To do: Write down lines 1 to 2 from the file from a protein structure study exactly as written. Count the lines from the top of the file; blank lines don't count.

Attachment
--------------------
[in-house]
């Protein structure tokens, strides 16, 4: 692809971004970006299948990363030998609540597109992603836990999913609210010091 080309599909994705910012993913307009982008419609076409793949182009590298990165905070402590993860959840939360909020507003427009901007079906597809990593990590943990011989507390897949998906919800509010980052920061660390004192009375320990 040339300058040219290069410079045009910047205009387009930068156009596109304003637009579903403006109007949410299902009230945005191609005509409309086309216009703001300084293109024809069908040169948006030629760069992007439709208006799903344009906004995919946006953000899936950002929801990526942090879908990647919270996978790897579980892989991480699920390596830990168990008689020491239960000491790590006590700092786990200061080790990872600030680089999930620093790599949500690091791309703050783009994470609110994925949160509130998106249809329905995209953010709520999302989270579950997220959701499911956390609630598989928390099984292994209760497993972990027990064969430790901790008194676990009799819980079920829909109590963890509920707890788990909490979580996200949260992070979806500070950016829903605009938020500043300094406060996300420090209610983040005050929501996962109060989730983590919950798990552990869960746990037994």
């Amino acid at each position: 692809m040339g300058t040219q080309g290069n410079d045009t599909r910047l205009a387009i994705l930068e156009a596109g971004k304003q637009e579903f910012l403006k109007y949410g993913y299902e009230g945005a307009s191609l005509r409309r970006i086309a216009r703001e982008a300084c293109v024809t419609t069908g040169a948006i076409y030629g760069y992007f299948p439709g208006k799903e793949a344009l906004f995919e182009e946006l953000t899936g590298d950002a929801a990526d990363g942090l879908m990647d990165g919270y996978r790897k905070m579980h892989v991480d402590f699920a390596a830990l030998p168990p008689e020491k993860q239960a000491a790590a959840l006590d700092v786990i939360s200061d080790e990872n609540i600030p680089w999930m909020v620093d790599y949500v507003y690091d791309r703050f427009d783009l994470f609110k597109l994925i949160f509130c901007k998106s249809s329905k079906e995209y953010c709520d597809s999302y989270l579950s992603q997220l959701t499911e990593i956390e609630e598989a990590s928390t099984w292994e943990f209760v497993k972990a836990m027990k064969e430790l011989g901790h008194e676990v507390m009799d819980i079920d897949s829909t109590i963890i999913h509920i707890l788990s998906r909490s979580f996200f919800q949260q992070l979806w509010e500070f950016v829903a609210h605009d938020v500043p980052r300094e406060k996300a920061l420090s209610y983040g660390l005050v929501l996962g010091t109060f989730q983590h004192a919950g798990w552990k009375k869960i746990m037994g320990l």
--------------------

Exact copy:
[in-house]
């Protein structure tokens, strides 16, 4: 692809971004970006299948990363030998609540597109992603836990999913609210010091 080309599909994705910012993913307009982008419609076409793949182009590298990165905070402590993860959840939360909020507003427009901007079906597809990593990590943990011989507390897949998906919800509010980052920061660390004192009375320990 040339300058040219290069410079045009910047205009387009930068156009596109304003637009579903403006109007949410299902009230945005191609005509409309086309216009703001300084293109024809069908040169948006030629760069992007439709208006799903344009906004995919946006953000899936950002929801990526942090879908990647919270996978790897579980892989991480699920390596830990168990008689020491239960000491790590006590700092786990200061080790990872600030680089999930620093790599949500690091791309703050783009994470609110994925949160509130998106249809329905995209953010709520999302989270579950997220959701499911956390609630598989928390099984292994209760497993972990027990064969430790901790008194676990009799819980079920829909109590963890509920707890788990909490979580996200949260992070979806500070950016829903605009938020500043300094406060996300420090209610983040005050929501996962109060989730983590919950798990552990869960746990037994």